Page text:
The angle for each cut on the hexagon frame is 30 degrees. Set the drop saw at 30 degrees and make a mitre cut on one end of the length of oak. Then measure, mark and cut six pieces at 250mm, measuring long end to long end. Mitre both ends. These ends should be mirror images.
Once your six pieces of timber are cut you can join them together. Placing one piece of timber on the workbench, apply a bead of wood glue to the end of another piece. Place this piece next to the first piece and clamp them together, making sure the angles are flush. Nail the timber in place. For each side, pin the top and bottom at opposing angles to help ensure a better join. Nail the centre to finish. Repeat this to join all six pieces of timber, making sure all edges are flush.
Use wood putty to fill any holes or gaps in the shelf. Let it dry.
Once the putty is dry use the orbital sander and the 240 grit sandpaper to sand the shelf so that the putty is flat and the edges are smooth.
You can stain, varnish or paint the wall shelves to suit your décor. We applied a clear varnish to highlight the natural colour and grain. Apply as many coats as necessary, lightly sanding between coats.
To eliminate any visible wall fixings, we used a threaded rod to fix the shelves to the wall. Measure, mark and cut the threaded rod to 100mm, use as many as you think necessary. Use a 6mm drill bit to drill 60mm into a stud in the wall. Do the same on the back of the shelf to a depth of 40mm. Hammer the threaded rod into the back of the shelf. Fit the rod into the matching holes on the wall. Repeat the steps above to make as many shelves as you like. You can also add internal shelves within the shelves.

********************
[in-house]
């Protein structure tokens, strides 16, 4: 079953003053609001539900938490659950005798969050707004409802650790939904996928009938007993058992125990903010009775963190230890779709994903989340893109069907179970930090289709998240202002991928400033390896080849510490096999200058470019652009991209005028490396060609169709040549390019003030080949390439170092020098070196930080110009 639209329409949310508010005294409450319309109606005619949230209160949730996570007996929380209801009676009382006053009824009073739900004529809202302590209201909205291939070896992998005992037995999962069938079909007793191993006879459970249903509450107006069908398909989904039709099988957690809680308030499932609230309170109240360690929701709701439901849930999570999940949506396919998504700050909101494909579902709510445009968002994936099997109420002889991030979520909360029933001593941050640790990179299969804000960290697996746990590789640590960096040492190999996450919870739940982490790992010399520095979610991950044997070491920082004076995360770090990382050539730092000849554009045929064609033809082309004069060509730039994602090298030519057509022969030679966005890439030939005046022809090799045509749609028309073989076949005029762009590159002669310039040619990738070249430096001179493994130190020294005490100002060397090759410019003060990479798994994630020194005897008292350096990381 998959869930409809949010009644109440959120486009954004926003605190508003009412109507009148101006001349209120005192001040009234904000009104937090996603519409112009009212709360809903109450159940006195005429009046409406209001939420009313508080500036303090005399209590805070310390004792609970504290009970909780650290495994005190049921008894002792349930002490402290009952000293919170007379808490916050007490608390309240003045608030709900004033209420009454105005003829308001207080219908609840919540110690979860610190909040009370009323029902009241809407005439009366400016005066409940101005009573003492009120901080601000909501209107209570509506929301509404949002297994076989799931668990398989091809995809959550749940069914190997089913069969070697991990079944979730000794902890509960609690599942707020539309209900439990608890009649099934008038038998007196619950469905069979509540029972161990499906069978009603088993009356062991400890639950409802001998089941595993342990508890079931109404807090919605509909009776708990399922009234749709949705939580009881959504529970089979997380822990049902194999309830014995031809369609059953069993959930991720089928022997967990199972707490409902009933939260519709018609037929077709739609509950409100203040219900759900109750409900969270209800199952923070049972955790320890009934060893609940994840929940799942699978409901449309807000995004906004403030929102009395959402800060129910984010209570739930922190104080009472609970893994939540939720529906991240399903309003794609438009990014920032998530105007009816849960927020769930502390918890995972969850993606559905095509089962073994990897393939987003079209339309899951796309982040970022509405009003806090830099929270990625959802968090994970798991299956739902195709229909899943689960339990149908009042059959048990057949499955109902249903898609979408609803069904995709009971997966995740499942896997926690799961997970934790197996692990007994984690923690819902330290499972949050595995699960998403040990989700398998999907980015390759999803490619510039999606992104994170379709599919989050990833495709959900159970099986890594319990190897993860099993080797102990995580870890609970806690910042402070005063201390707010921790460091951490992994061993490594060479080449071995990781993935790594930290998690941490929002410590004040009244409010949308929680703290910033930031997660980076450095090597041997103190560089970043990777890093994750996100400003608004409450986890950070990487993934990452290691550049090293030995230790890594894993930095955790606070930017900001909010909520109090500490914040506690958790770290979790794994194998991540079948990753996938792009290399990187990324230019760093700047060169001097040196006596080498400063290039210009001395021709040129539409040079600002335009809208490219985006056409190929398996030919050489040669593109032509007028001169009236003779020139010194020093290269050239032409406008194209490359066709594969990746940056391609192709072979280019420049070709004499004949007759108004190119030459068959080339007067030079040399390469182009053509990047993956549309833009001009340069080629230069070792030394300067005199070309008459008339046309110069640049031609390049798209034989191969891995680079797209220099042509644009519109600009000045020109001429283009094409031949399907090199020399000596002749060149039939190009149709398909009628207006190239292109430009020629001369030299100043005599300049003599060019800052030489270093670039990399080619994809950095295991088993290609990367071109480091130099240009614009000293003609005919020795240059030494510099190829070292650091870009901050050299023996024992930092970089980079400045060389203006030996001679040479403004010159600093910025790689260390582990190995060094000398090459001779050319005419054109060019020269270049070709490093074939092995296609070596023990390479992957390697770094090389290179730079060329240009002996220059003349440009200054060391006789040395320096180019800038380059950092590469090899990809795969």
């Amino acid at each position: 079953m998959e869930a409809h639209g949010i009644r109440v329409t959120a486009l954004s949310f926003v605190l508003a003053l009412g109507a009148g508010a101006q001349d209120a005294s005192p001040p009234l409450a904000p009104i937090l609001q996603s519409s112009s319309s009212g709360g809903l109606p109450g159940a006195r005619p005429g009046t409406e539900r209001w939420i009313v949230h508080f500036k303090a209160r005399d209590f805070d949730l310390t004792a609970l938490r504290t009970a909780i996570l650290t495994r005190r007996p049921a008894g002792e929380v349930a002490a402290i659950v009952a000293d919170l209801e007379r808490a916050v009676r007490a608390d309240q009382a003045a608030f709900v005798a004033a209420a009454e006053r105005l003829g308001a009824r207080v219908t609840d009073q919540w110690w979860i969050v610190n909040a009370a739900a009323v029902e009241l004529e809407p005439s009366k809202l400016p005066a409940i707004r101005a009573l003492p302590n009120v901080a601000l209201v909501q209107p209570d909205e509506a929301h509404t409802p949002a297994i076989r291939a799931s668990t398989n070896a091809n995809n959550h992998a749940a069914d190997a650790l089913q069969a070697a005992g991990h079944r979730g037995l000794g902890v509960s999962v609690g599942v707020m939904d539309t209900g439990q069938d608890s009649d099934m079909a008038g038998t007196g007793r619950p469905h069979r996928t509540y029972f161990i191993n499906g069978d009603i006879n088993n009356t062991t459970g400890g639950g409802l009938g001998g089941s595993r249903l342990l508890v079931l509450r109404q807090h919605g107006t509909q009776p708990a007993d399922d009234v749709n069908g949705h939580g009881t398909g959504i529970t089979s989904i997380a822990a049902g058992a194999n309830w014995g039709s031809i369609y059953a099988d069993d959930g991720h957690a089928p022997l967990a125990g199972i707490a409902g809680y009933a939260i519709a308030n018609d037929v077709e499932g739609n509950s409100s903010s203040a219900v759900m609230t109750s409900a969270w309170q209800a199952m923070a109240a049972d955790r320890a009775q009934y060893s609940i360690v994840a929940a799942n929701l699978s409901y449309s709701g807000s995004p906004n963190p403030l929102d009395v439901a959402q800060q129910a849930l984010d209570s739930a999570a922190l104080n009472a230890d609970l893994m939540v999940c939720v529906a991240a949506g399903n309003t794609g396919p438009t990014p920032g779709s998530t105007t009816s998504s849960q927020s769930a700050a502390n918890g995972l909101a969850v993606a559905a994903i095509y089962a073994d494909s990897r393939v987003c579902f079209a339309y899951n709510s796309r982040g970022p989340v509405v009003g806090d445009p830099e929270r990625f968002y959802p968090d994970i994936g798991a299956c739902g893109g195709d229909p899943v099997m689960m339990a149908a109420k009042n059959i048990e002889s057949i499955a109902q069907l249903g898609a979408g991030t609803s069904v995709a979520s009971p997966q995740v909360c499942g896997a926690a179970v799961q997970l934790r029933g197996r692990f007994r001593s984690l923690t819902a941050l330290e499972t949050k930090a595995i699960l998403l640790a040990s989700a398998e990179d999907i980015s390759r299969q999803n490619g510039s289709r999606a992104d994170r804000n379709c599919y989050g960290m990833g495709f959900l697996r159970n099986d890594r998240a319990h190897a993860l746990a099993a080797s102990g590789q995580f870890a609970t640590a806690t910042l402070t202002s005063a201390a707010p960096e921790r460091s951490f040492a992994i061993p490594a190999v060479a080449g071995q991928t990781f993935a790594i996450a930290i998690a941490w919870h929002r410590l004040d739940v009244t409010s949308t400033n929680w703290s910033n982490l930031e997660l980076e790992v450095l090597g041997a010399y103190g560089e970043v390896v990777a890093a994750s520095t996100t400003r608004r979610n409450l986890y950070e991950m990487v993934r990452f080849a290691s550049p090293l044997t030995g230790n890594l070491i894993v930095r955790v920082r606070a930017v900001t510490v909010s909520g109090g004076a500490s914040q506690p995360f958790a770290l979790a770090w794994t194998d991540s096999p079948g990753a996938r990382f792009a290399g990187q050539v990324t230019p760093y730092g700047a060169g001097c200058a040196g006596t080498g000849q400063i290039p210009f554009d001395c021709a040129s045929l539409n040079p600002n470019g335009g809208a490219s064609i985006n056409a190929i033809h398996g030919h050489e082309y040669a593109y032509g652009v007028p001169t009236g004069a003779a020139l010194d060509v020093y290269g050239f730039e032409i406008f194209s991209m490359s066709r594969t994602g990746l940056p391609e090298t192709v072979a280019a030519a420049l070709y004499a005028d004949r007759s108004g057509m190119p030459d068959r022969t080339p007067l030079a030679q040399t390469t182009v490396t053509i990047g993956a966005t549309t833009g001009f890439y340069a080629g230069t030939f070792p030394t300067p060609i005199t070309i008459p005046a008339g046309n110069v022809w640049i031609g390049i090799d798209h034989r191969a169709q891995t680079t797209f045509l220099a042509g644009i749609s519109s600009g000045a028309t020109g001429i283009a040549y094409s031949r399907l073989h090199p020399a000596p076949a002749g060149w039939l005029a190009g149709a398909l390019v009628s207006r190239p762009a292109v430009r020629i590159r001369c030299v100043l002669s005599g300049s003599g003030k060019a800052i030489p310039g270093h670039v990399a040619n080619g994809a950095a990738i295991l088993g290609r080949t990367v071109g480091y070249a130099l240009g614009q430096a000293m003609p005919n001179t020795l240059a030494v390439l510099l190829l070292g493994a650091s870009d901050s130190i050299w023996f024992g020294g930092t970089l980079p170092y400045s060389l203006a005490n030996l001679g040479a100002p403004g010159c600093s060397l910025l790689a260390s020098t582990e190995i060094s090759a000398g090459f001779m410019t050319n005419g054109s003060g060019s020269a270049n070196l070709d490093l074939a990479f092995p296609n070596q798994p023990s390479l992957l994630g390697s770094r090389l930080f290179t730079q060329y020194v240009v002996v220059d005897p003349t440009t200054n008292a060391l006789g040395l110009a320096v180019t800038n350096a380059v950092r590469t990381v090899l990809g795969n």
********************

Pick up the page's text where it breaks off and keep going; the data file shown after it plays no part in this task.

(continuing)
Asbestos, lead-based paints and copper chromium arsenic (CCA) treated timber are health hazards you need to look out for when renovating older homes. These substances can easily be disturbed when renovating and exposure to them can cause a range of life-threatening diseases and conditions including cancer. For information on the dangers of asbestos, lead-based paint and CCA treated timber and tips for dealing with these materials contact your local council's Environmental Health Officer or visit our Health & Safety page.
When following our advice in our D.I.Y. videos, make sure you use all equipment, including PPE, safely by following the manufacturer’s instructions. Check that the equipment is suitable for the task and that PPE fits properly. If you are unsure, hire an expert to do the job or talk to a Bunnings Team Member.